Each day thousands of candidates send their personal data to recruiters, potential employers and jobsites via the internet in the hope of landing a new job
Cambridge Analytica’s use of private information during the US presidential election has brought the issues surrounding privacy and security on the internet into sharp focus. Since the creation of the World Wide Web in 1989, the internet has been a relatively open environment, providing a platform to source information and connect in a way never previously possible. However, the freedom of the internet has not come without its dark side.
Cyberattacks, ranging from distributed denial of service (DDoS) attacks to phishing scandals and basic online identity theft, have wreaked havoc on individuals, companies, governments and international institutions alike. Companies have a number of cybersecurity measures in place to prevent hackers from stealing our personal data, but the fact remains that it is still relatively easy to obtain the personal details of others on the internet.
While there are very few people who would advocate tighter regulations on the internet, the concern over privacy and security is a growing one. Fortunately, blockchain technology promises to reconcile this, meeting our desire for privacy while allowing us to hold onto the freedom we’ve come to expect and enjoy when surfing the web.
Recruiting with blockchain
As a globally distributed ledger, blockchain technology combines sophisticated cryptography and coding to create a decentralised, peer-to-peer database that is capable of recording anything of value immutably. This combination of clever technology and coding means blockchain is almost impossible to hack without quantum computing. One potential beneficiary of this development is the recruitment industry.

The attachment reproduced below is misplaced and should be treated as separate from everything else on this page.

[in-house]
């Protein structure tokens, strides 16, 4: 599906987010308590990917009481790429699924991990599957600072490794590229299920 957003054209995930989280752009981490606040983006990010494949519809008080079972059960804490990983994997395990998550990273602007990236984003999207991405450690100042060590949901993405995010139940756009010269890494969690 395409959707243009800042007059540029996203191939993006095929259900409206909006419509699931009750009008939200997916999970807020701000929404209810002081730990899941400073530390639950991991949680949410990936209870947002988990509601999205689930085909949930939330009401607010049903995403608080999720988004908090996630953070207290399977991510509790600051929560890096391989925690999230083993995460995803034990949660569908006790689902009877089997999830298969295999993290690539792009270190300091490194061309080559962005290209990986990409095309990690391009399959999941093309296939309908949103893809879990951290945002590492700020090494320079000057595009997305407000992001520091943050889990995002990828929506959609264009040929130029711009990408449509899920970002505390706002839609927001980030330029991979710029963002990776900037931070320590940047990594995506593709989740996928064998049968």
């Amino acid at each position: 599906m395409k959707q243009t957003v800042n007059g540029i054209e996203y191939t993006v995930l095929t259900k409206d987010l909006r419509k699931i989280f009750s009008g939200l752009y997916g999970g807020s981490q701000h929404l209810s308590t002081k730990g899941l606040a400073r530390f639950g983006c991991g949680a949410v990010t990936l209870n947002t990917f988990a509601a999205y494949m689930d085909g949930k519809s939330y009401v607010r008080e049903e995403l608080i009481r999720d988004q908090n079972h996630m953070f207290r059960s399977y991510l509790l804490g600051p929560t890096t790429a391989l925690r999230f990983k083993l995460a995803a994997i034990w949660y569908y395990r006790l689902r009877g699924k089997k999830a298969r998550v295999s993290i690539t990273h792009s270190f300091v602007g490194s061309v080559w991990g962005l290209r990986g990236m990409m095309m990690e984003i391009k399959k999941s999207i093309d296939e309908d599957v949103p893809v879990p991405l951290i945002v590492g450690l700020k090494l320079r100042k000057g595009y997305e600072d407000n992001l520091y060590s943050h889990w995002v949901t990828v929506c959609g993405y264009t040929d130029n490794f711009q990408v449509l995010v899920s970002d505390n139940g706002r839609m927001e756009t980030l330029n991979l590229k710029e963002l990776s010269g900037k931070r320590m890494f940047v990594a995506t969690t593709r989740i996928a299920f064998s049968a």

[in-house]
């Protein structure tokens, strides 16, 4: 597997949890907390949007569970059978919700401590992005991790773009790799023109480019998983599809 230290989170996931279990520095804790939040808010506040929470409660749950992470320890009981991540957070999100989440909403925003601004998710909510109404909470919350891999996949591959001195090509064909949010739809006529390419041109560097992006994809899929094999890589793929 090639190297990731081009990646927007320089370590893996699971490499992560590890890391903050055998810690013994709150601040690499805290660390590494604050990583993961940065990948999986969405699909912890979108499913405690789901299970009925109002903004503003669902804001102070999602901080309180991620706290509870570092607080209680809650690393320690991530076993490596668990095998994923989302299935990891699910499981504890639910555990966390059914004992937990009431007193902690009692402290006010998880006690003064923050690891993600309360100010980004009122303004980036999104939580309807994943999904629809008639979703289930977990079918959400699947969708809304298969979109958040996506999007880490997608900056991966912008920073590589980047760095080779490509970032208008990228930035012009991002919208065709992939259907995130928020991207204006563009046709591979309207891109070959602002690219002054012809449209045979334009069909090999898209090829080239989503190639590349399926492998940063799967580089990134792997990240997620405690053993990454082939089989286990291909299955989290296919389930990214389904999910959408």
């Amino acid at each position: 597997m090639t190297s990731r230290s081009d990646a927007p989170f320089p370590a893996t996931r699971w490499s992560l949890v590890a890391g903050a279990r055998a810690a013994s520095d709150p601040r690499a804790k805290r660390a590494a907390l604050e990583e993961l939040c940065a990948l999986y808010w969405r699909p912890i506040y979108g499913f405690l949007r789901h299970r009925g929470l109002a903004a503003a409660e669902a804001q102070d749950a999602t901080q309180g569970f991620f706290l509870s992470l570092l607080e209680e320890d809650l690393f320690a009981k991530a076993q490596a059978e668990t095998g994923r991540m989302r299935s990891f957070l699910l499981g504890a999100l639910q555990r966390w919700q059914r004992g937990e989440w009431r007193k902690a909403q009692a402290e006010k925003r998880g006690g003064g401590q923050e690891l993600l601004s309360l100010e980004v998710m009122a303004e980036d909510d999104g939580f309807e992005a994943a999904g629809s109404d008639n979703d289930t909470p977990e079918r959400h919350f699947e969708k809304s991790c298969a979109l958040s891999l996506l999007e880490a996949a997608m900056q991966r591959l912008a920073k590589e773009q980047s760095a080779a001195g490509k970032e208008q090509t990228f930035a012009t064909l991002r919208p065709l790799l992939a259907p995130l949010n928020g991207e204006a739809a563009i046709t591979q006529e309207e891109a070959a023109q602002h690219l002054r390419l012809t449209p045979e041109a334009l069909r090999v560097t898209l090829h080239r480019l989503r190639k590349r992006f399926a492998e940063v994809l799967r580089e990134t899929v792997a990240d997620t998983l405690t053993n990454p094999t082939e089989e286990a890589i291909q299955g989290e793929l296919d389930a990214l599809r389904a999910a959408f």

Although the public has been slow to understand the value of personal data, the coming years will see candidates wanting to take back control
Each day thousands of candidates send their personal data to recruiters, potential employers and jobsites via the internet in the hope of landing a new job. The amount of personal data shared about candidates during each stage of the recruitment process is significant. While the vast majority of recruiters and employers have suitable, secure privacy policies and cybersecurity practices in place, there is still a risk that servers can be hacked and websites subjected to DDoS attacks.
As well as the risk of a cyberattack, there is also the matter of recruiters and potential employers storing candidates’ personal details on their servers – in some cases, indefinitely. Although the public has been slow to understand the value of personal data, the coming years will see candidates wanting to take back control over who has access to their data and for how long.
Through harnessing blockchain technology, candidates can create a blockchain-based CV, which stores their entire employment and qualification history. All of the information on this CV is verified by the organisation it pertains to as part of the decentralised blockchain network, removing the need for third-party verification to prove the candidate is who they say they are.
For the candidate, a blockchain-based CV means not only knowing they will be trusted from the outset, but also that they will have full control over who can access their personal data and for how long. Simply put, smart contracts on the blockchain will enable the candidate to set specific limits over the length of time a person can hold their personal data, as well as specify who has access to it.
How to reconcile privacy and security with the freedom of the internet is one of the most pressing questions of the decade. Blockchain technology has the potential to bridge this gap, providing an infrastructure that is almost impossible to hack while handing control of personal data back to the individual.
Ultimately, the companies that survive in the new age of the internet will be the ones that understand the importance of privacy and enable customers to protect their data while continuing to use the internet freely, as we do now.